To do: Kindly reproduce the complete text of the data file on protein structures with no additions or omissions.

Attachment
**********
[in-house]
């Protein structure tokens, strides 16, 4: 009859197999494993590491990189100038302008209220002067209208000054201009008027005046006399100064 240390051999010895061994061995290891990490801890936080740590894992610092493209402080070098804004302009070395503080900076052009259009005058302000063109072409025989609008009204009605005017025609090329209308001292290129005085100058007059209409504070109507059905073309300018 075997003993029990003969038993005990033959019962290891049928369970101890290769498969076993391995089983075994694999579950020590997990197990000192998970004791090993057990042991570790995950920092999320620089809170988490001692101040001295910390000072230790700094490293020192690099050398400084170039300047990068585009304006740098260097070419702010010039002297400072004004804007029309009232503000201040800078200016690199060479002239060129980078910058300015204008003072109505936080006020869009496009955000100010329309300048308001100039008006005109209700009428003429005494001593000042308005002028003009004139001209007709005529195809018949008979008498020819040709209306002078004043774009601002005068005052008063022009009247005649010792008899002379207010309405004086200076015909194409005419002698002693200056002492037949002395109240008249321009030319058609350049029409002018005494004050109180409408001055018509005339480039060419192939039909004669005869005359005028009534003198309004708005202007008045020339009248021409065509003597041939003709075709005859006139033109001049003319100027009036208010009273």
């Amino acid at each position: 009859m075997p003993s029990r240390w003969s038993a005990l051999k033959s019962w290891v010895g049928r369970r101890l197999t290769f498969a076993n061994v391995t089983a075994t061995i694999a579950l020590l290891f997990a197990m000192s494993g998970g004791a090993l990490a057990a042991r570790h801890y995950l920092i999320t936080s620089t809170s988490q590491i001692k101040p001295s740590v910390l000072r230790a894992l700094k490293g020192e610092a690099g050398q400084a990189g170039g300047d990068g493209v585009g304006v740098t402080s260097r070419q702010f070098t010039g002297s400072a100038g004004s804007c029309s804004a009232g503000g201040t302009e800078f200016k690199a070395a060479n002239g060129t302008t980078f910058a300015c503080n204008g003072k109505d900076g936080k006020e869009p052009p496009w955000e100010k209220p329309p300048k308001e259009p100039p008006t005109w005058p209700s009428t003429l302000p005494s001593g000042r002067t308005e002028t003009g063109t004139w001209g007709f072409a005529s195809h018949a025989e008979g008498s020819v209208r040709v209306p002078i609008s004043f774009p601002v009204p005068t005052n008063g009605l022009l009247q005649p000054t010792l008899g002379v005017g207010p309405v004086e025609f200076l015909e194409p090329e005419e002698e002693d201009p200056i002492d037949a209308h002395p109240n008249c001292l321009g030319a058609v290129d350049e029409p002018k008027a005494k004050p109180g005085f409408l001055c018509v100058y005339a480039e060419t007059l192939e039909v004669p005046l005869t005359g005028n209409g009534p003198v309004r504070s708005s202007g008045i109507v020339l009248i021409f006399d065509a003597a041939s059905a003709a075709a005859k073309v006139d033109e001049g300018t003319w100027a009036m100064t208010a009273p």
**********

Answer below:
[in-house]
């Protein structure tokens, strides 16, 4: 009859197999494993590491990189100038302008209220002067209208000054201009008027005046006399100064 240390051999010895061994061995290891990490801890936080740590894992610092493209402080070098804004302009070395503080900076052009259009005058302000063109072409025989609008009204009605005017025609090329209308001292290129005085100058007059209409504070109507059905073309300018 075997003993029990003969038993005990033959019962290891049928369970101890290769498969076993391995089983075994694999579950020590997990197990000192998970004791090993057990042991570790995950920092999320620089809170988490001692101040001295910390000072230790700094490293020192690099050398400084170039300047990068585009304006740098260097070419702010010039002297400072004004804007029309009232503000201040800078200016690199060479002239060129980078910058300015204008003072109505936080006020869009496009955000100010329309300048308001100039008006005109209700009428003429005494001593000042308005002028003009004139001209007709005529195809018949008979008498020819040709209306002078004043774009601002005068005052008063022009009247005649010792008899002379207010309405004086200076015909194409005419002698002693200056002492037949002395109240008249321009030319058609350049029409002018005494004050109180409408001055018509005339480039060419192939039909004669005869005359005028009534003198309004708005202007008045020339009248021409065509003597041939003709075709005859006139033109001049003319100027009036208010009273």
């Amino acid at each position: 009859m075997p003993s029990r240390w003969s038993a005990l051999k033959s019962w290891v010895g049928r369970r101890l197999t290769f498969a076993n061994v391995t089983a075994t061995i694999a579950l020590l290891f997990a197990m000192s494993g998970g004791a090993l990490a057990a042991r570790h801890y995950l920092i999320t936080s620089t809170s988490q590491i001692k101040p001295s740590v910390l000072r230790a894992l700094k490293g020192e610092a690099g050398q400084a990189g170039g300047d990068g493209v585009g304006v740098t402080s260097r070419q702010f070098t010039g002297s400072a100038g004004s804007c029309s804004a009232g503000g201040t302009e800078f200016k690199a070395a060479n002239g060129t302008t980078f910058a300015c503080n204008g003072k109505d900076g936080k006020e869009p052009p496009w955000e100010k209220p329309p300048k308001e259009p100039p008006t005109w005058p209700s009428t003429l302000p005494s001593g000042r002067t308005e002028t003009g063109t004139w001209g007709f072409a005529s195809h018949a025989e008979g008498s020819v209208r040709v209306p002078i609008s004043f774009p601002v009204p005068t005052n008063g009605l022009l009247q005649p000054t010792l008899g002379v005017g207010p309405v004086e025609f200076l015909e194409p090329e005419e002698e002693d201009p200056i002492d037949a209308h002395p109240n008249c001292l321009g030319a058609v290129d350049e029409p002018k008027a005494k004050p109180g005085f409408l001055c018509v100058y005339a480039e060419t007059l192939e039909v004669p005046l005869t005359g005028n209409g009534p003198v309004r504070s708005s202007g008045i109507v020339l009248i021409f006399d065509a003597a041939s059905a003709a075709a005859k073309v006139d033109e001049g300018t003319w100027a009036m100064t208010a009273p």